Organizing Dialogue, Experience and Knowledge for Complex Problem-Solving

America, the Scapegoat [Youth Correspondent Tryout]

June 29th, 2011

by Guest Contributor Sonita Moss

I’m back, America.

I have been home, on U.S. soil, for the past 3 weeks, and it has given me some time to reflect on being a black woman in U.S. vs. being a black American woman in France. Living in France for the second time was rather colder than the first but a bit more illuminating in terms of race. That can be attributed to the fact that while Aix-en-Provence, the first city that introduced me to the entrancing world of French culture, is an international student-city in the sunny south, Vannes is situated in Bretagne, in the rainy north-west of the country. Aside from the nonstop rain, Vannes was whiter than white. Not to say I didn’t see black people – indeed, I noticed black women on my daily bus route to work, but many public spaces, like the port, the library, and the grocery store were lacking in color. Admittedly, there were actually two black hair stores and a café Afrique that shut down while I was there, but that was about it.

Binta, the young Senegalese woman who did my hair, broke it down for me one day, “There’s no black people here because it’s too small because there are no jobs. But a lot of them marry French.” By “French”, she meant white men, and her sister, the owner of Ebene Cosmetique, was one such example. I noticed, with a certain amount of chagrin, that many Europeans of color refer to their privileged compatriots as the standard of that country, while they are specifically marked by their race. “English” are white, but English blacks are, well, black. The same goes for conversations I have had with German blacks. I suppose we hold the same standard in America, but because of our sordid misdealings with the social construction, although blacks may not be considered true “Americans” we do not refer to our white counterparts as simply “Americans”. Indeed, we are obsessed with race but rarely given the proper tools to talk about, much less acknowledge, our race problems. And white Europeans know it, effectively allowing them to ignore their own issues, I discovered.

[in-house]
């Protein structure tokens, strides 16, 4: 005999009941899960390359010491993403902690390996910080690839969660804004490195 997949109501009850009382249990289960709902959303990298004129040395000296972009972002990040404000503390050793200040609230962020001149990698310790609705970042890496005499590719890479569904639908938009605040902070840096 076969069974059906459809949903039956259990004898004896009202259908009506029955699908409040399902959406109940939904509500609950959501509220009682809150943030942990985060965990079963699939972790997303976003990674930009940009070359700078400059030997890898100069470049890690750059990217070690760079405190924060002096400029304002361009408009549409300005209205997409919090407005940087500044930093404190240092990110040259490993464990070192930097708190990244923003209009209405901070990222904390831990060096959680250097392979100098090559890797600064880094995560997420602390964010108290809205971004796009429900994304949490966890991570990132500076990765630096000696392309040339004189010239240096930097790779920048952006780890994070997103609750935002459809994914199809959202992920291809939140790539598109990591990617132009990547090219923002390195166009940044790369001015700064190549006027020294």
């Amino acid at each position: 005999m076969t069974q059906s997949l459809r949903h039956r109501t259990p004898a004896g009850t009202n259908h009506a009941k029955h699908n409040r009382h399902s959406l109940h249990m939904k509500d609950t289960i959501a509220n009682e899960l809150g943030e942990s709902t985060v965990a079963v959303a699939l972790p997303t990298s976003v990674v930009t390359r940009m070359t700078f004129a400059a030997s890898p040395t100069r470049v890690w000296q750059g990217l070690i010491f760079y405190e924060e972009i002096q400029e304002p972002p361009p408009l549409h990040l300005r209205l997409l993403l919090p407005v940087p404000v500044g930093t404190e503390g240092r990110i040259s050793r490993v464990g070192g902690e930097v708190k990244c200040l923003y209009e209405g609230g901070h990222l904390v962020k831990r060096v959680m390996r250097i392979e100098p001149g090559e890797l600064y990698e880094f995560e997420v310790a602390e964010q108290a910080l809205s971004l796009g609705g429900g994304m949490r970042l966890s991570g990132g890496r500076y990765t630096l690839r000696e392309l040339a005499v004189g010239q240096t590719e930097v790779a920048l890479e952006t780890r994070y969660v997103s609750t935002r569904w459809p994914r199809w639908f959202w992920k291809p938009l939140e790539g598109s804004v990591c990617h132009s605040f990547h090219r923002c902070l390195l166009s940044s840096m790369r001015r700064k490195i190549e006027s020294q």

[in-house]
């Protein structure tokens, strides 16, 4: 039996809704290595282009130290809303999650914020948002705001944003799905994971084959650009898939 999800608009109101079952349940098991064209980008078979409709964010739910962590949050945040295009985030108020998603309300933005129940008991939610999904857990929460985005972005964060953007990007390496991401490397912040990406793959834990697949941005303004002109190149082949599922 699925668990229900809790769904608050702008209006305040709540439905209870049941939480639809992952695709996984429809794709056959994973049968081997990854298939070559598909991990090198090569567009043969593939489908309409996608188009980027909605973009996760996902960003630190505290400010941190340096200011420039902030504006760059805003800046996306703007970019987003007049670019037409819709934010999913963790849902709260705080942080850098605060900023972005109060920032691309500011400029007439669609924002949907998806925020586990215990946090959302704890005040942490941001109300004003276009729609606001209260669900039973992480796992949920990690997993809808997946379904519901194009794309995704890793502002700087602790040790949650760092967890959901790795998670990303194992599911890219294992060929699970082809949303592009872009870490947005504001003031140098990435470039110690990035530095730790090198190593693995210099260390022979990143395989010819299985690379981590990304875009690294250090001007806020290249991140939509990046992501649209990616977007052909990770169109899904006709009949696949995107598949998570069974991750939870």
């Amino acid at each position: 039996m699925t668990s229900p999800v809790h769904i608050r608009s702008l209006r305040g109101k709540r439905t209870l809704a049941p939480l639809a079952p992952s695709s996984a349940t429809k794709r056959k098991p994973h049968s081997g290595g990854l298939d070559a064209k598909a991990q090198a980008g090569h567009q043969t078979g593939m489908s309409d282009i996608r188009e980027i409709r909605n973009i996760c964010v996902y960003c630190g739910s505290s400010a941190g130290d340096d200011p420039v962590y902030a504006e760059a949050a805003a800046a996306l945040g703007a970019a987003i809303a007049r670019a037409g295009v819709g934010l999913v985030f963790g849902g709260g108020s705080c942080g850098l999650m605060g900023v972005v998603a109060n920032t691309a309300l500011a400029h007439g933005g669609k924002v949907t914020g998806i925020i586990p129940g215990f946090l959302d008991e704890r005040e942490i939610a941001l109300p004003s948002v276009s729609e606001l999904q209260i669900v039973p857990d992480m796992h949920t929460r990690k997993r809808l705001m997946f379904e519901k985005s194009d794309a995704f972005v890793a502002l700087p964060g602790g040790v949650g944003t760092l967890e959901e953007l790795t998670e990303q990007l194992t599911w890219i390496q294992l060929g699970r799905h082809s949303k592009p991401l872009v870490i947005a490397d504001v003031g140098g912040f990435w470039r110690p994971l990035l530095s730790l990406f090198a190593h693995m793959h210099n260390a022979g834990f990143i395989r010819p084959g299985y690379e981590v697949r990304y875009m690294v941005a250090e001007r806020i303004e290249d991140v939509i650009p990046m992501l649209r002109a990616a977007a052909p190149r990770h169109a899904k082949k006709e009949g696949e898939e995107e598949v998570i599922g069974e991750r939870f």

When I first arrived in Vannes, I befriended a couple of local boys, and we often went out to bars since there is little else to do in the city. Amazed at the utter whiteness of the venue, one night I asked my friend, “Do you ever notice that there are essentially no black people here – why is that?” and he said, “There are some, just not many. But it’s very different in France, we are much less conscience of race in France than Americans.” He smoothly side-stepped my question and turned the focus to America’s racism. Because America is a popular topic in the media, the nightly French news frequently reported breaking American news. Thus, the world beyond our borders is informed of how race issues are part and parcel to American culture.

While visiting Budapest, Hungary, a completely inter-ethnic group of us twenty-somethings went to smoke hookah – an American, two Portuguese, an Indian, and a Hungarian native to be exact. The inevitable subject of Barack Obama was broached and the U.S.’s fixation on race quickly followed. I mentioned how racist America truly is in its practices – on institutional and structural levels, as well as individual, and Pedro said, “Well of course this is because of your history with slavery, but it is absurd because America is a nation of immigrants.” Once again, we were able to discuss America’s hot-button issue, illegal immigration, without a mention of colorism in India or the Neo-Nazi march in Hungary last year.